By Dr. Ramiro Zuniga
Cloud Computing 101:
What is cloud computing? In a nutshell, it is a service. This service provides you with access to software programs, computing resources and storage space on a private computer or network of computers. Of course, as with most services, you have to pay a fee. And of course, as with any service, the more use of the service, the higher the fee.
So what kind of software programs and computing resources can you access and utilize “in the cloud,” in a school district environment?
Teacher grade books, word processing, on-line calendars, web pages, student information systems, e-mail, video streaming, collaboration programs and wikis, and many others.
Why would you need storage space in a school district environment?
Two examples that require massive amounts of storage space are school district data and multimedia data. There are literally thousands of pieces of data that are maintained for every student, employee, and the organization itself. Add to that, the fact that school districts are required to keep such data for at least five years.
Today, many schools are maintaining photos, videos, and audio files for students, employees, presentations, etc. Each of these is considerably larger in size as compared to a word processing document.
So where does the term “cloud” come from?
The term comes from not knowing where the computers that you are utilizing are physically located. You don’t need to know where the computers are, you just need to be able to access and use them when a need arises. Figuratively speaking, the computers are “out there somewhere in a cloud.”
Advantages vs. Disadvantages:
Although I have listed several advantages and disadvantages to cloud computing below, there is one most favored advantage and one most feared disadvantage. For those that favor cloud computing, they do so mainly because of the cost savings from not having to hire personnel or having to purchase hardware. For those that are against cloud computing, they mainly fear data security as their data is off site.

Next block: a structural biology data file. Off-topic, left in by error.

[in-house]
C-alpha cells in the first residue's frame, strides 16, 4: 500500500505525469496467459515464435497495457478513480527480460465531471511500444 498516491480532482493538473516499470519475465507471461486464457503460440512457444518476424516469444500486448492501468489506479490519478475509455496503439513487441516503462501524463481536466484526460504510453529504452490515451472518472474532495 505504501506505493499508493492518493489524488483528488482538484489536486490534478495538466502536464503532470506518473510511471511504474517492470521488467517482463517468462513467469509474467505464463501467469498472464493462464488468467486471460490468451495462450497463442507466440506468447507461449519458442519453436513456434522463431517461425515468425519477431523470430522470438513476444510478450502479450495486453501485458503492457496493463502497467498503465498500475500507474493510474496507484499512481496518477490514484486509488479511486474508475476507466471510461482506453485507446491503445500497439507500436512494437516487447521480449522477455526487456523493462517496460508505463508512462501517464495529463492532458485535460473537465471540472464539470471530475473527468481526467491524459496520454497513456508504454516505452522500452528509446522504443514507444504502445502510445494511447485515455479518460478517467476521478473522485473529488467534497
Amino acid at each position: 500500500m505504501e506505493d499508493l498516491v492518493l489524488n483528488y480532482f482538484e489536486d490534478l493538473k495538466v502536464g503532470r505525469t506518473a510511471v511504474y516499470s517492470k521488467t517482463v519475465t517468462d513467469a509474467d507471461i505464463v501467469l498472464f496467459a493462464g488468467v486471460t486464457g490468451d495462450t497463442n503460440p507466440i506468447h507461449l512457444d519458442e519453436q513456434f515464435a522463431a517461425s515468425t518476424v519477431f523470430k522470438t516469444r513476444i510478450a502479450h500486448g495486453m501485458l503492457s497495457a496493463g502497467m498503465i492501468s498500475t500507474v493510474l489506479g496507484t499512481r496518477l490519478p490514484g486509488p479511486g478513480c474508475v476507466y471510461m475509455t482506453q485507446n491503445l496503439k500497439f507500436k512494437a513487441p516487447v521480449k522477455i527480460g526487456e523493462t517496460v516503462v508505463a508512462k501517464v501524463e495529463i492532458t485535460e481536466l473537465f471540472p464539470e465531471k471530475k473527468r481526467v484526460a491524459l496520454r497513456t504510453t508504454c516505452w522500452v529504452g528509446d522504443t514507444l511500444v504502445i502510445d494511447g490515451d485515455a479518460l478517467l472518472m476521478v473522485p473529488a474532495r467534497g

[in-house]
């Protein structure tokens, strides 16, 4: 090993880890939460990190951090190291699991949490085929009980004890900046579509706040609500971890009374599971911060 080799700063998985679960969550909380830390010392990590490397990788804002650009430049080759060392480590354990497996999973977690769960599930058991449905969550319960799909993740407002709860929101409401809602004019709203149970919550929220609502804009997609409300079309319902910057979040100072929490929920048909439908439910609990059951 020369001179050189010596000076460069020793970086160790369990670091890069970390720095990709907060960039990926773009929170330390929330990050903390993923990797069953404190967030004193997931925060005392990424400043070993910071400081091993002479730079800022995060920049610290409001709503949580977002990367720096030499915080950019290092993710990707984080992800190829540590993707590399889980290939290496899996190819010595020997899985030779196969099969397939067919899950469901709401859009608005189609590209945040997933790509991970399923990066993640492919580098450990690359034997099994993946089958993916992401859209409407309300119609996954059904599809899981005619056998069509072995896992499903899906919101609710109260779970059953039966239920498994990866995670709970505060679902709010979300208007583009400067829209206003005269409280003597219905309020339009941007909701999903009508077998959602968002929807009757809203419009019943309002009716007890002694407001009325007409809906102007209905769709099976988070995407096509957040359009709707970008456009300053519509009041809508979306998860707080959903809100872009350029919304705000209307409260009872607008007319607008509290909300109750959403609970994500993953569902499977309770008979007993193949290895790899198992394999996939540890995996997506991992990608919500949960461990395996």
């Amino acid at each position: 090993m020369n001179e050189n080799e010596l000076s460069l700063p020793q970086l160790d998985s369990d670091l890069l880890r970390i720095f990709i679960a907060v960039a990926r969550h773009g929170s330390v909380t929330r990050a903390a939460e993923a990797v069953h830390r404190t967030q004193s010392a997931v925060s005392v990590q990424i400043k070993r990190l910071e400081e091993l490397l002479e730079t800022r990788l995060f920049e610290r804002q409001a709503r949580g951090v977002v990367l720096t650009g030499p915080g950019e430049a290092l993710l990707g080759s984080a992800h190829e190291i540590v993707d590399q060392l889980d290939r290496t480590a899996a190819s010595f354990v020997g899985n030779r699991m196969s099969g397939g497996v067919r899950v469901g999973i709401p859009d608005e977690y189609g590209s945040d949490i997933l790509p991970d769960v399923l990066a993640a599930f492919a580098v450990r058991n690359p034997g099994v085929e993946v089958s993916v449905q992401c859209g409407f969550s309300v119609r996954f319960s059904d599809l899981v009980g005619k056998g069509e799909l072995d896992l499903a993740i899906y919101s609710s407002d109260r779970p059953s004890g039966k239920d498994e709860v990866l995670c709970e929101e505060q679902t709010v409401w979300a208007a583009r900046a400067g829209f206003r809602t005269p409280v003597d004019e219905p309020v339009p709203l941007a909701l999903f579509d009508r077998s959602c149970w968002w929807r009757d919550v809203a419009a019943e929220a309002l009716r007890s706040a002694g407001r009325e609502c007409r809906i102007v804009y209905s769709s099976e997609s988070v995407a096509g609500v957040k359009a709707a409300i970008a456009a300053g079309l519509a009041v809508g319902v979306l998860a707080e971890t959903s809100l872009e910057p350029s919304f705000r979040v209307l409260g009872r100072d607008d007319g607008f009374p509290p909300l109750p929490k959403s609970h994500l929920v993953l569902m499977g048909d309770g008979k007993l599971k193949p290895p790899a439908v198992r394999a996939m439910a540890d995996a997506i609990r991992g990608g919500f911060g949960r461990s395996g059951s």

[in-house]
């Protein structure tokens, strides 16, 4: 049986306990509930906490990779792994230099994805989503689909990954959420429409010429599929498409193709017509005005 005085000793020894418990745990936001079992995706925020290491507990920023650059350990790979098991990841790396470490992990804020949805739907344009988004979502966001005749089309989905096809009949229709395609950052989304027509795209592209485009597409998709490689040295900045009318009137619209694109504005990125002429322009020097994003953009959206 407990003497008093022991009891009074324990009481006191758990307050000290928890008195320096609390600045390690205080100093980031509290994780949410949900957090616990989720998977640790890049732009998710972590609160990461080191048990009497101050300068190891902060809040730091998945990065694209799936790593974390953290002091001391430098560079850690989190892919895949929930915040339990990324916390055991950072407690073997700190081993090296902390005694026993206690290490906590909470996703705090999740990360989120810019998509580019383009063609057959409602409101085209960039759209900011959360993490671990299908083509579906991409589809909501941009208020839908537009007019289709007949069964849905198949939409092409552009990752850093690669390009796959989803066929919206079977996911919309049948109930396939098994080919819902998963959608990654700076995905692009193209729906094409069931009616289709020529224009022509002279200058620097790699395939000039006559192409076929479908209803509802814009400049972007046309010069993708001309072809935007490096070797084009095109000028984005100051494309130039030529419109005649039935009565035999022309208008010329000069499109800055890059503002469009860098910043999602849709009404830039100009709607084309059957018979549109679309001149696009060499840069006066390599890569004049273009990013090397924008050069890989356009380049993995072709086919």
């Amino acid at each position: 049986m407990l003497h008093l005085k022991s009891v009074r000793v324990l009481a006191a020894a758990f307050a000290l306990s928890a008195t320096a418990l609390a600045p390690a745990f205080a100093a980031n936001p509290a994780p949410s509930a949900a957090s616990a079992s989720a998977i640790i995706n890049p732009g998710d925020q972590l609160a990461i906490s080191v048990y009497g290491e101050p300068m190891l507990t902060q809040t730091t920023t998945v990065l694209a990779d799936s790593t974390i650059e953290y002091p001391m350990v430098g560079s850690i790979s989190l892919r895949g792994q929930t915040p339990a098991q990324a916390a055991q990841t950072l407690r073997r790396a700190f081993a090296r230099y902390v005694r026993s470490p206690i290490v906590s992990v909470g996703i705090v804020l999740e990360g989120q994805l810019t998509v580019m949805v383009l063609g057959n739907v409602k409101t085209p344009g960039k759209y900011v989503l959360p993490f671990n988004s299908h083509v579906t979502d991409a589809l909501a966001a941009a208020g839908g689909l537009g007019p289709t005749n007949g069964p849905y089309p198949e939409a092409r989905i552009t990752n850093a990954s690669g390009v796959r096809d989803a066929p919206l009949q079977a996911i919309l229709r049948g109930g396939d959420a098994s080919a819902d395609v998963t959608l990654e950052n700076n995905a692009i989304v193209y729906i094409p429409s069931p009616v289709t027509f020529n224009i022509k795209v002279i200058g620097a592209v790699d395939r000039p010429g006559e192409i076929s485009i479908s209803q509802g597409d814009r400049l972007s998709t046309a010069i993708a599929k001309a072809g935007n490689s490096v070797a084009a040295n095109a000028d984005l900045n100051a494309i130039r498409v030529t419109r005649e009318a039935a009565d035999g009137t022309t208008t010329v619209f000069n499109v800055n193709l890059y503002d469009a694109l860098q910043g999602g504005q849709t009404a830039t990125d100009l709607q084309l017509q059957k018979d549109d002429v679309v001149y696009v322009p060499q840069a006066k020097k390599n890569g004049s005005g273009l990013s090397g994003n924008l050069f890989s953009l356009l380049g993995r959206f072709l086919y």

- Virtually unlimited hardware and software resources
- Cost savings from not having to upgrade large computer systems
- Cost savings associated with hiring less IT personnel
- Vendor provides software programs and updates
- Data is backed up by the vendor. This burden is lifted from the IT department
- Your data is kept offsite so disaster recovery is made easier should your facilities be damaged/destroyed
- Data and programs are available from anywhere in the world via the Internet
- If your Internet access is down, you are dead in the water
- Vendor providing services can go bankrupt without disclosing this to you
- You have no control on protecting your data
- You will be held responsible by your School Board if data is leaked
- You may not be able to access your data directly as your computer programmer would if the data were housed on your computers
- The computer system/network that you are using will be shared by others so processing time can be slower than a computer system dedicated to your district
Can cloud computing work for your school district? Yes, but it can also be disastrous if you choose the wrong service provider. Make sure that you do plenty of research before signing a contract.